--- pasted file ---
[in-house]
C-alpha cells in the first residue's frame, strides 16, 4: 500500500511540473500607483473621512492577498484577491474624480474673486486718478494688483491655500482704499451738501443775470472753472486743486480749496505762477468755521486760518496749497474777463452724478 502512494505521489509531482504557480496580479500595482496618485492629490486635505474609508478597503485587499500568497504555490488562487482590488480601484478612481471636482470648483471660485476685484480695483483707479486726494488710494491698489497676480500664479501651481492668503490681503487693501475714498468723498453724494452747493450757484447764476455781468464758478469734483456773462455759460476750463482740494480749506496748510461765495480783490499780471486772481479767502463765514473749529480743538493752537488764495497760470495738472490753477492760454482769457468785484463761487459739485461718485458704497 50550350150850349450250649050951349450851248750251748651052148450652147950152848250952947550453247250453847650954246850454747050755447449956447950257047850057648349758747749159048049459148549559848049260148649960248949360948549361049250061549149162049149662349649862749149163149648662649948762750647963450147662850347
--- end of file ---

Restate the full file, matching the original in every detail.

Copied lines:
[in-house]
C-alpha cells in the first residue's frame, strides 16, 4: 500500500511540473500607483473621512492577498484577491474624480474673486486718478494688483491655500482704499451738501443775470472753472486743486480749496505762477468755521486760518496749497474777463452724478 502512494505521489509531482504557480496580479500595482496618485492629490486635505474609508478597503485587499500568497504555490488562487482590488480601484478612481471636482470648483471660485476685484480695483483707479486726494488710494491698489497676480500664479501651481492668503490681503487693501475714498468723498453724494452747493450757484447764476455781468464758478469734483456773462455759460476750463482740494480749506496748510461765495480783490499780471486772481479767502463765514473749529480743538493752537488764495497760470495738472490753477492760454482769457468785484463761487459739485461718485458704497 50550350150850349450250649050951349450851248750251748651052148450652147950152848250952947550453247250453847650954246850454747050755447449956447950257047850057648349758747749159048049459148549559848049260148649960248949360948549361049250061549149162049149662349649862749149163149648662649948762750647963450147662850347